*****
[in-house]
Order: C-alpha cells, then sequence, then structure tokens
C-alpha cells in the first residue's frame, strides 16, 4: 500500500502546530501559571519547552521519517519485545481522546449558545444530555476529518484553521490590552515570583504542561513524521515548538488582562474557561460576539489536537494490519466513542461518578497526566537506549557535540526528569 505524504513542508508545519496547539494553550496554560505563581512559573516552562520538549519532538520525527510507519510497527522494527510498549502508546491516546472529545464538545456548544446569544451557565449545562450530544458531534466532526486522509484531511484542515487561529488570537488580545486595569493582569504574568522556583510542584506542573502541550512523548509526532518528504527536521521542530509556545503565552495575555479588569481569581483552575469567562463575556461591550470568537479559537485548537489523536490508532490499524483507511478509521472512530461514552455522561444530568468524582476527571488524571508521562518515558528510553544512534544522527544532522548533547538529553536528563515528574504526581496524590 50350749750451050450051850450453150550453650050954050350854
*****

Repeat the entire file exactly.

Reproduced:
[in-house]
Order: C-alpha cells, then sequence, then structure tokens
C-alpha cells in the first residue's frame, strides 16, 4: 500500500502546530501559571519547552521519517519485545481522546449558545444530555476529518484553521490590552515570583504542561513524521515548538488582562474557561460576539489536537494490519466513542461518578497526566537506549557535540526528569 505524504513542508508545519496547539494553550496554560505563581512559573516552562520538549519532538520525527510507519510497527522494527510498549502508546491516546472529545464538545456548544446569544451557565449545562450530544458531534466532526486522509484531511484542515487561529488570537488580545486595569493582569504574568522556583510542584506542573502541550512523548509526532518528504527536521521542530509556545503565552495575555479588569481569581483552575469567562463575556461591550470568537479559537485548537489523536490508532490499524483507511478509521472512530461514552455522561444530568468524582476527571488524571508521562518515558528510553544512534544522527544532522548533547538529553536528563515528574504526581496524590 50350749750451050450051850450453150550453650050954050350854